But let’s keep in mind that MarketSaw also “broke the news” that a 3D Star Wars sequel trilogy was on its way. In other words, they’re often full of it.

Joe Dante—who directed the first two Gremlins films—has already responded to the widely circulating rumor, telling MTV News that he doesn’t “know of anything officially that’s going on” with the dormant horror/comedy series. Could this news be completely false? Or is Warner Bros. moving forward on a third movie without Dante?

Personally, I don’t see any reason why a third Gremlins wouldn’t work, provided that it has the proper tone, Dante is on board and that the gremlins themselves remain puppets for the most part. Otherwise, the film would lack much of the charm that made the first two films so fun.

As for Dante, he told MTV that he’s open to revisiting Gremlins, but he’s “not sitting by the phone.”

Friday, January 22, 2010

Pee-wee Herman Uses Toys to Reenact the Leno/Conan/NBC Debacle

I’m sure we’re all tired of hearing about the feud between late-night funnyman Conan O’Brien and NBC at this point. But, I have to say, Conan’s handling the situation pretty damn well and is really sticking it to the network (in this case they deserve it). I wish him and his masturbating bear all the best.

On the January 21 edition of The Tonight Show, Conan enlisted Pee-wee Herman and some toys to explain the legal drama behind the so-called “Late Night Wars.” Optimus Prime made a guest appearance. Comedy gold.

Watch the clip below.

PETA Honors James Cameron for Avatar

I know, I know. Yet another Avatar news story. But this announcement threw me for a loop yesterday and I just had to share. PETA (People for the Ethical Treatment of Animals) has awarded director James Cameron with its 2010 Proggy (progressive) Award for Outstanding Feature Film.

Wait, what? I’m guessing that no (computer-generated) animals were harmed while making the film, but the honor seems a bit odd—at least on the surface.

PETA blogger Logan Scherer writes, “Through a mastery of CGI and an unparalleled script, Cameron beautifully shows that all nature is interconnected and that all beings—no matter their species or race—deserve to be treated with kindness, respect, and dignity.”

Okay, so now it makes sense. Scherer goes on to say that the visual-effects technology on display in Avatar hint at “the coming end of the use of live animals in entertainment,” which raises an interesting point about animal cruelty in film.

I’d love to be snarky about this, but it’s actually a pretty cool nod. So…congrats?

Wednesday, January 20, 2010

(500) Days of Spider-Man

So, it looks like Marc Webb—who directed the indie romantic comedy (500) Days of Summer—is going to helm Sony Pictures’ Spider-Man reboot, which will hit theaters in 2012. Variety reports that Webb is only locked in for one movie at present, but since this next film will take Peter Parker back to high school, one would assume Sony has sequels in mind.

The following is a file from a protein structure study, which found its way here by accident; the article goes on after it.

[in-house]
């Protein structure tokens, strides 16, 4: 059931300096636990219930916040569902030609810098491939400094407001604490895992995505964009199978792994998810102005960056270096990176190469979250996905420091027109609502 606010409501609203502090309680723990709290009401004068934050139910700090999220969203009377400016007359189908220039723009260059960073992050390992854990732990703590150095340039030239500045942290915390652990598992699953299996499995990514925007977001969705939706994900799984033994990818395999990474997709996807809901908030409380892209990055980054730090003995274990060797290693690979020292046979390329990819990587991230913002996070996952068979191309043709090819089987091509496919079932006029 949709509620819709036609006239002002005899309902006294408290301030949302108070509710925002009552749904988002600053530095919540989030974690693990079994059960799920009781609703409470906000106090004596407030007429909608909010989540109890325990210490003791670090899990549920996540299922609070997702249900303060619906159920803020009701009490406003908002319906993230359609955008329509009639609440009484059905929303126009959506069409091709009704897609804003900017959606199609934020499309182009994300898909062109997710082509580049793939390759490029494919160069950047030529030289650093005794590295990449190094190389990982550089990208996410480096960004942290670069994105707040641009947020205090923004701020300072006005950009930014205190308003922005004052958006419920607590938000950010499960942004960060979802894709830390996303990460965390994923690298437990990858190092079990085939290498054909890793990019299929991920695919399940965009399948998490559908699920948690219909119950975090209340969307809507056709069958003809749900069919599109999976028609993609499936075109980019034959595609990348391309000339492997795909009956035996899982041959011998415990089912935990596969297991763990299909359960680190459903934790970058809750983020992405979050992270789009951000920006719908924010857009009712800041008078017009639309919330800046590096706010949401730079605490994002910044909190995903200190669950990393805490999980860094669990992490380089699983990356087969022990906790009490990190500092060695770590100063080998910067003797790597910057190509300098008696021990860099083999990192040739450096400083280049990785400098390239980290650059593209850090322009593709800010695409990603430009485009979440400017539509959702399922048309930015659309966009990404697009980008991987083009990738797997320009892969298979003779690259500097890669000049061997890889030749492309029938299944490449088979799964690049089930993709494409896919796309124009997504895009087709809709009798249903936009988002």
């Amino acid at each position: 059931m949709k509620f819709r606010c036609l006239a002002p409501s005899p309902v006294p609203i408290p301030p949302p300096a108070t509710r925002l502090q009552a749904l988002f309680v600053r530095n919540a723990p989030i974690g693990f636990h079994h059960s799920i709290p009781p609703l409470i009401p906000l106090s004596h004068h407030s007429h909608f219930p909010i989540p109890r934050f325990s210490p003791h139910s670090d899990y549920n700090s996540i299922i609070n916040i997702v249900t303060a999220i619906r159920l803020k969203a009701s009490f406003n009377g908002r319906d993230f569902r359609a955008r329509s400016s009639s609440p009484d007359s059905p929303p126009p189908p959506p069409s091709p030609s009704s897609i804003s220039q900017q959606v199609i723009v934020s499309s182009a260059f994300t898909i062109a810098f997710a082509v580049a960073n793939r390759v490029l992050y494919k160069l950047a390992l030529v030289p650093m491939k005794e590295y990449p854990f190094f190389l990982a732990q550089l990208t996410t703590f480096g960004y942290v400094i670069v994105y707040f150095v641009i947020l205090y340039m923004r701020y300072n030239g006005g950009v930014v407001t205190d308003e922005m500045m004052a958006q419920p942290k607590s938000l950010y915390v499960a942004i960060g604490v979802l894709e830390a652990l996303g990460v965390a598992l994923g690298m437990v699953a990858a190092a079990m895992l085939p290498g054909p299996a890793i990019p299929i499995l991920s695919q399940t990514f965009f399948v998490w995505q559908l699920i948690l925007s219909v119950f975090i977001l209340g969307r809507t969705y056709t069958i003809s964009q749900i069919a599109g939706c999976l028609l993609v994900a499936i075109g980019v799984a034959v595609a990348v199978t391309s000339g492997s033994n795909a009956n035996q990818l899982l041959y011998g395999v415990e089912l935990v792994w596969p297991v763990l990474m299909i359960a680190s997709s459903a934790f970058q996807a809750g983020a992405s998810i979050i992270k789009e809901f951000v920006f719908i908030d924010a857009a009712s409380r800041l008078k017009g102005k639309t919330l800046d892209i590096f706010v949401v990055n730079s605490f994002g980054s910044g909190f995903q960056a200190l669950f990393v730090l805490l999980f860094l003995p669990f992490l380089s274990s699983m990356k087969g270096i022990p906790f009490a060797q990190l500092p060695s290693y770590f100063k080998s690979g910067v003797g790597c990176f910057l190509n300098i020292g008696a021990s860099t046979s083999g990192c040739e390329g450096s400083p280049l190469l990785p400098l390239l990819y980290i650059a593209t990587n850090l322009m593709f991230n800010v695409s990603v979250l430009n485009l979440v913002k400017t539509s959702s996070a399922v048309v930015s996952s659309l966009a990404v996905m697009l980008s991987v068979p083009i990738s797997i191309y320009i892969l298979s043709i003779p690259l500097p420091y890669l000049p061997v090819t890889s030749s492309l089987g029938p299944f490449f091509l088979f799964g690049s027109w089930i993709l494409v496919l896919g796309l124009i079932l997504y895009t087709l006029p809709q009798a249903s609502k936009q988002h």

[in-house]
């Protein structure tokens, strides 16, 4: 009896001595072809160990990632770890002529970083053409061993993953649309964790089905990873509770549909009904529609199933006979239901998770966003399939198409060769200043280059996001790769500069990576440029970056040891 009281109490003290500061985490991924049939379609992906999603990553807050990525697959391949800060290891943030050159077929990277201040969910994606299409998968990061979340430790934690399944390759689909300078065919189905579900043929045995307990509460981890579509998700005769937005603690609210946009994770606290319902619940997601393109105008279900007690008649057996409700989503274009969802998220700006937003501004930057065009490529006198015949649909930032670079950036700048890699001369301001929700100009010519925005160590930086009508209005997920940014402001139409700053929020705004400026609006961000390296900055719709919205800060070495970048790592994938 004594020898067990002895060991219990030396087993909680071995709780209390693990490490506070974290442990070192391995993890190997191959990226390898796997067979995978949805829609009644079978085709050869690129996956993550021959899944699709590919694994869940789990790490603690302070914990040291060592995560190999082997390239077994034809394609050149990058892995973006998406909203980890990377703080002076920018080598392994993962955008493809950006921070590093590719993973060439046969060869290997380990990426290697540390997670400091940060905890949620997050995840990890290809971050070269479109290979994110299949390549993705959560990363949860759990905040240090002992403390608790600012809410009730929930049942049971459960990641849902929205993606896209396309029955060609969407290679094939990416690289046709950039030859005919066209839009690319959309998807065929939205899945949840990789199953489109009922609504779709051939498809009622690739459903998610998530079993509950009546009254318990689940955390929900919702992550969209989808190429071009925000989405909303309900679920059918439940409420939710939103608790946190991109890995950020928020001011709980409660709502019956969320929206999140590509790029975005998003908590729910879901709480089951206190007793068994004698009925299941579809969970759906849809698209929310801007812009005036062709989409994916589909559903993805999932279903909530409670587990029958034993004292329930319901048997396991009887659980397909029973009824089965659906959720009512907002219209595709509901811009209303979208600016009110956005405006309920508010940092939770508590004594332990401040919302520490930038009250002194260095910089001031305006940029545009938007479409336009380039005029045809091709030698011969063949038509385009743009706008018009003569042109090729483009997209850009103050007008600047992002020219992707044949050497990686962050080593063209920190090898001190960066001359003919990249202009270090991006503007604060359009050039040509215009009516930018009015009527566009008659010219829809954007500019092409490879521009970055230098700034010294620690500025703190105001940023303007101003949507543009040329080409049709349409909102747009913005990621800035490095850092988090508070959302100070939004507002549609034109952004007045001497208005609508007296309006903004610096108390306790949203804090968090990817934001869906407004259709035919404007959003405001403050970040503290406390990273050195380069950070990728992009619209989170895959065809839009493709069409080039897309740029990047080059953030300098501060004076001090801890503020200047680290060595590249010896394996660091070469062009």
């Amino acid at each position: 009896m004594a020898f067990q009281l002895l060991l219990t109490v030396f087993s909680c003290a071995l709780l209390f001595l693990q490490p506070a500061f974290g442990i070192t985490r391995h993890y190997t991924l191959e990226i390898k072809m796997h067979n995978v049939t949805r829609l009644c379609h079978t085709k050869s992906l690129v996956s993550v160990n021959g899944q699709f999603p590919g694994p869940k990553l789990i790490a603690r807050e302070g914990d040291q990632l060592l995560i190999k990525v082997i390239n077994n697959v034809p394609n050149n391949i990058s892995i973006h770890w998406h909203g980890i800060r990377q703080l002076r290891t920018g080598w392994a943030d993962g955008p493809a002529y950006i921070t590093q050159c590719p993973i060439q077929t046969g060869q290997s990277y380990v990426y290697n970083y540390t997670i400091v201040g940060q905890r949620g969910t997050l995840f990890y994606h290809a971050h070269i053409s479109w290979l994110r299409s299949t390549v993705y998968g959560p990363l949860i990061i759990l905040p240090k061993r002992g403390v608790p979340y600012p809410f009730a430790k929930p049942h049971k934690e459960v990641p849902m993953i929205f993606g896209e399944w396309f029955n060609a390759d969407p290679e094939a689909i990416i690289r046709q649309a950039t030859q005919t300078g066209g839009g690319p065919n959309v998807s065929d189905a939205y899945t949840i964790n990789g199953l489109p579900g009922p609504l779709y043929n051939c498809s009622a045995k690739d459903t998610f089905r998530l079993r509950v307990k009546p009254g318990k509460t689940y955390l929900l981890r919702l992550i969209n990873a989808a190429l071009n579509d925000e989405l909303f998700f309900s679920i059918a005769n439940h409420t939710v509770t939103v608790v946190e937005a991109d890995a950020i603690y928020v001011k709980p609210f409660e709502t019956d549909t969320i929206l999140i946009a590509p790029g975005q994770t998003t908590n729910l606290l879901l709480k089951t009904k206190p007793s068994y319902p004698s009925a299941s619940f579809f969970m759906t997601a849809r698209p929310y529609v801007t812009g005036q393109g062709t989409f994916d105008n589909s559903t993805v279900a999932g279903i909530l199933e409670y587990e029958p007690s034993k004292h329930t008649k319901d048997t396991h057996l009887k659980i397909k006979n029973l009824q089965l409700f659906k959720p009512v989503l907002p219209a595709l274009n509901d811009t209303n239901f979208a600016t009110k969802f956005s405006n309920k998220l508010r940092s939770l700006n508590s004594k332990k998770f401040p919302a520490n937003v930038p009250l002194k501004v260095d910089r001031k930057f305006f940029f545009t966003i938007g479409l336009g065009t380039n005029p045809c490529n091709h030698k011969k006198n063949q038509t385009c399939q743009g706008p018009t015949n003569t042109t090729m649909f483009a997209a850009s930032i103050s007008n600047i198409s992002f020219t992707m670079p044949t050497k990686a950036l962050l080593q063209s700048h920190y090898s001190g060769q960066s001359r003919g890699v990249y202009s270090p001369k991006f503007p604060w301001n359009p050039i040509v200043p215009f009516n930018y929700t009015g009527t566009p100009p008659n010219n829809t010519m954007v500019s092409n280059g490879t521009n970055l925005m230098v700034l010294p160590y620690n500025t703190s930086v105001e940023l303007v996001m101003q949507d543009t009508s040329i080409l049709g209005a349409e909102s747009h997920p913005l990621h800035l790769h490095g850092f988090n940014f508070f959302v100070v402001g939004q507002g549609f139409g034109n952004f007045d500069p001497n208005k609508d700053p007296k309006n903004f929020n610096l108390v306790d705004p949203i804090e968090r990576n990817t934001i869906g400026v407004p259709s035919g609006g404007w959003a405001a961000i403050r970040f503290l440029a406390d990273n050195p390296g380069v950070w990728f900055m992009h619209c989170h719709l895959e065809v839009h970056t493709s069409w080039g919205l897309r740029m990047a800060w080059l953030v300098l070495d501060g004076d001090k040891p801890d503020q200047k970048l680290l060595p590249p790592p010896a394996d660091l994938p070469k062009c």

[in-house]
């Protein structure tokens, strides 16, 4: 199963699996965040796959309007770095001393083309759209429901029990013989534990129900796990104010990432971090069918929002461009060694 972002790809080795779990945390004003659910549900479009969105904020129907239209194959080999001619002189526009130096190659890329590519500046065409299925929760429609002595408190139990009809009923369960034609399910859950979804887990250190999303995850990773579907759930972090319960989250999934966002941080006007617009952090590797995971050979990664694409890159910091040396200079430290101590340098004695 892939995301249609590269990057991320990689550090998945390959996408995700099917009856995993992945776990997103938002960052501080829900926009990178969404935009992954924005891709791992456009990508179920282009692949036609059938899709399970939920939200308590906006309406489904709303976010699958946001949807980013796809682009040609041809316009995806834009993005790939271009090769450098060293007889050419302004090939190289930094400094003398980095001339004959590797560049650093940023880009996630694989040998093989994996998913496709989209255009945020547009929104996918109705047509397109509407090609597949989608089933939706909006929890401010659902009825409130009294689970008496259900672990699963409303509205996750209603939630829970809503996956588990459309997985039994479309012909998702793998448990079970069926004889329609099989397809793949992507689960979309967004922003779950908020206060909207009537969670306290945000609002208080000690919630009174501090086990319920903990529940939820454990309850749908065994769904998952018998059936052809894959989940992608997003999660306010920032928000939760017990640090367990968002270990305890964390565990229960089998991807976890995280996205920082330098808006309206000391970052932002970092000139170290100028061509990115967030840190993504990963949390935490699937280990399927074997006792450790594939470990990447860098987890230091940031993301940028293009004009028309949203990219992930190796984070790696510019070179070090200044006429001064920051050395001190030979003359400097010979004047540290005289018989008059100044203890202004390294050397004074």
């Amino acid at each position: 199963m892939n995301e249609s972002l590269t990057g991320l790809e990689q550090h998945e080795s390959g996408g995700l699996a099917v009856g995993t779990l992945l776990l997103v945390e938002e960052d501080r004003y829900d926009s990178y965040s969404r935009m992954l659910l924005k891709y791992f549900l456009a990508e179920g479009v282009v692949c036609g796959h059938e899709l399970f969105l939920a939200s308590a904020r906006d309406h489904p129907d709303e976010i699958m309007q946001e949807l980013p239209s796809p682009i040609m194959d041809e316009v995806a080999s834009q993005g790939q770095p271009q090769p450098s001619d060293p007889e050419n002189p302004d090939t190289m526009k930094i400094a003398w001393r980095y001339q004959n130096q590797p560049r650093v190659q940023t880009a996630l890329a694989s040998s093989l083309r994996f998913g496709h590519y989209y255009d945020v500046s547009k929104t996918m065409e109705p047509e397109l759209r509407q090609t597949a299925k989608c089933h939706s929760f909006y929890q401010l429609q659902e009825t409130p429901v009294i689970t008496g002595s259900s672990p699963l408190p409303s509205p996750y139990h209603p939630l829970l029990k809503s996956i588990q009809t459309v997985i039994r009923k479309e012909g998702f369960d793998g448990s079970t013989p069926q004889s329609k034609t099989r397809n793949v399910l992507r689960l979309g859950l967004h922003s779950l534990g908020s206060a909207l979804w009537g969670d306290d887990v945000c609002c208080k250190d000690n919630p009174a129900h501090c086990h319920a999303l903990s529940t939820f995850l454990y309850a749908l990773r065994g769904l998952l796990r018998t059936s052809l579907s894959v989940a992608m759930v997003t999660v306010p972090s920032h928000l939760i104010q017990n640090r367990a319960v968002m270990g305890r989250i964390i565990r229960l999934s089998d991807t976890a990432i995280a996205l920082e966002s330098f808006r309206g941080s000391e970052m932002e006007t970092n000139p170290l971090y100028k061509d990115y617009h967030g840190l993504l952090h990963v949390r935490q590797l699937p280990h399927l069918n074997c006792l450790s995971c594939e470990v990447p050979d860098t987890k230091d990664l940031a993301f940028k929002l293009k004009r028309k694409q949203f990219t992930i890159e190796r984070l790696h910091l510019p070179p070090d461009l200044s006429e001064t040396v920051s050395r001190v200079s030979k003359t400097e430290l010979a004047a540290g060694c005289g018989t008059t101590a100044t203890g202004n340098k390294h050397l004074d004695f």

Yes, a guy named Webb is directing a Spider-Man movie. You can’t make this stuff up.

I loved (500) Days of Summer, and I’m at least confident that Webb knows how to deal with the romantic aspects of Peter Parker’s story. However, I’m not sure well he’ll handle the visual effects side of things. Spider-Man is an action-oriented character, after all. Then again, Jon Favreau was hardly an action director before Iron Man and that worked out pretty well.

Webb’s an offbeat choice, and this might turn out well. But it’s still a colossally bad idea to reboot such a popular franchise just 10 years after it started.

Tuesday, January 19, 2010

Avatar Inspires George Lucas to Release Star Wars in 3D

You knew it was coming. In an interview with Access Hollywood, Star Wars mastermind George Lucas revealed that the 3D technology James Cameron used to bring Avatar to life has inspired him to finally take his galaxy far, far away into the third dimension.

[“I’m] happy it’s so successful, and worked very well in 3D,” Lucas said of Avatar at the HBO Golden Globes party on January 17. “Haven’t been a big fan of 3D, but that movie definitely improves in [the field of] 3D.”

He continued, “We’ve been looking for years and years and years of trying to take Star Wars and put it in 3D. But [the] technology hasn’t been there. We’ve been struggling with it, but I think this will be a new impetus to make that happen.”

Keep your inner cynic in check, fellow fanboys. This is good news.

Monday, January 18, 2010

Avatar Blue Away the Competition at the Golden Globes

At the 67th Annual Golden Globe Awards on January 17, James Cameron’s Avatar came away with awards for Best Motion Picture-Drama and Best Director. It looks like Cameron’s gonna need a bigger trophy case, especially since Oscar season is right around the corner.

In addition to applauding Avatar’s sweeping critical and commercial success (it just passed the $500 million mark domestically), I’d also like to extend kudos to Christoph Waltz, who took home a Golden Globe for his supporting role in Quentin Tarantino’s Inglourious Bastards. If you haven’t seen it—and you really should—Waltz played the slimy Nazi colonel Hans Landa, one of the best screen villains in quite some time.

Click here for a full list of winners and nominees.

Sunday, January 17, 2010

Michael Bay Promises Less Robots, Explosions in Transformers 3